I dunno, without Stalin and the fear he created it's likely the US may fall even further behind. For example would Molotov-Beria really care about what happened in Asia for example? Would Kim have enough of a relationship with the new Moscow to even consult them anymore? Mao probably wouldn't which would bring an earlier split. The downside is with no Korean war Truman has longer and less resistance to HIS agenda which would end up gutting the US military and very serious consequences to our future missile and rocket program. One of Dewey's percieved 'advantages' that made the race seem to be his, (and allowed it to be somewhat close in any case) was the perception that Truman was being played by Stalin as he seemed to stumble from crisis to crisis. Talking 'plain' and 'tough' during his train tour is arguably what got him re-elected as he was far better getting his point across in person than through the media.Anyways, back on topic.
I have been thinking more about how you actually get the US to Mars by the end of the 20th Century. I think what may be needed is a very different Cold War. Let's say Stalin slips on a banana peel and experiences a fatal fall at some point in early 1945. Whoever replaces him (initially I would bet on a Molotov-Beria double act, but either or both could be sleeping with the fishes by the end of the power struggle) plays the early part of the Cold War much more cautiously and cooperatively (for example, the whole of Eastern Europe, while forced to be Soviet allies, have Finland-level control of their internal affairs). As such, while relations do deteriorate, they do so much more slowly and with much less fear that the Cold War will turn into a hot war - instead the fear is much more that one system will out-compete the other. This means military budgets are lower on both sides, and the desire to demonstrate that their system can lead humanity into the future is much stronger. Meaning there is more money for space exploration, more percieved utility for those in power on both sides, and enough time to plausibly arrange the state of both the Soviets and US rocket programs so that both can be competitive. (Both sides spent enough on nuclear warheads and ballistic missiles to pay for more Mars programs than you could shake a stick at.)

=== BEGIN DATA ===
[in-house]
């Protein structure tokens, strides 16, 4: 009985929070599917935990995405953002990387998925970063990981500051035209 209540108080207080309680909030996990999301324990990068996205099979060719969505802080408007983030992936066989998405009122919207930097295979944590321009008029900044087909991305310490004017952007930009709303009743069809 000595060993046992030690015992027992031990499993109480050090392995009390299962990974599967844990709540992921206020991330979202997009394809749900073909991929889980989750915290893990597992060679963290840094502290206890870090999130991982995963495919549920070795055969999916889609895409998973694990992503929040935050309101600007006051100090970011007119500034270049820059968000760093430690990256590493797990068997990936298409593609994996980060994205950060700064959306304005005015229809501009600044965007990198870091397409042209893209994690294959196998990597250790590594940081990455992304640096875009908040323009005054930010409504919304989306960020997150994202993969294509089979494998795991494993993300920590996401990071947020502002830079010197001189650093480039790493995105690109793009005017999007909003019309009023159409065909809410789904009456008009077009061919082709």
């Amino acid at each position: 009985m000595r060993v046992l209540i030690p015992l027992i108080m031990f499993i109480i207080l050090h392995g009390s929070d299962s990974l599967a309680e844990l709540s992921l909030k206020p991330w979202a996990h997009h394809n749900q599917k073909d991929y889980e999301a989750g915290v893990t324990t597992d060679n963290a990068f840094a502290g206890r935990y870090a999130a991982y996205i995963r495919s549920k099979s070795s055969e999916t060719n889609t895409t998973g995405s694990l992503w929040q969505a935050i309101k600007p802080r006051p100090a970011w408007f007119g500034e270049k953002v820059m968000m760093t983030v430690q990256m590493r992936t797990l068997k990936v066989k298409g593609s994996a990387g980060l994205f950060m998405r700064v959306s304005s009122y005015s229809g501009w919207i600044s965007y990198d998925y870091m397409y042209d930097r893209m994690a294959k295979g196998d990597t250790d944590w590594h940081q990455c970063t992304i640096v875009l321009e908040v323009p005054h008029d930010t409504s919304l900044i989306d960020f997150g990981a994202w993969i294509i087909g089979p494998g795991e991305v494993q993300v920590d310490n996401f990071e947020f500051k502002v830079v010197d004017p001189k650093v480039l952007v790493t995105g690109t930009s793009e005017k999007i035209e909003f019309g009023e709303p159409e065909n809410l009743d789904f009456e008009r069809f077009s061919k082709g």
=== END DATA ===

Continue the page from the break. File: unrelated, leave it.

Keep in mind our rocket program was pretty much dead by 1948 and getting worse as Truman ramped back up with the cuts post-48 election. (The Air Force had to make choices with what little money they were getting, and they were bound and determined to see the Army and Navy broken which was fine with Truman) No Korean war and/or a lower grade Cold War and WVB and the Germans are gone by the early 50s. People seem to forget 90% of the "Paperclip" people were only supposed to be in the US for about 5 to 8 years or until their 'knowledge' was considered 'stale' enough for them to be released back to Europe. The US military was in fact not using them at all and they were hardly consulted or given real work to do. (In fact American work had progressed beyond their own work in several areas before the budget cuts came along)
And would Molotov-Beria see rockets and missiles as much as force multipliers as Stalin did? Would they instead fall back on long-range aviation or push for 'allied' forward air bases? A less intense Cold War may in fact greatly degrade interest and/or support for rockets and space travel rather than open opportunties for it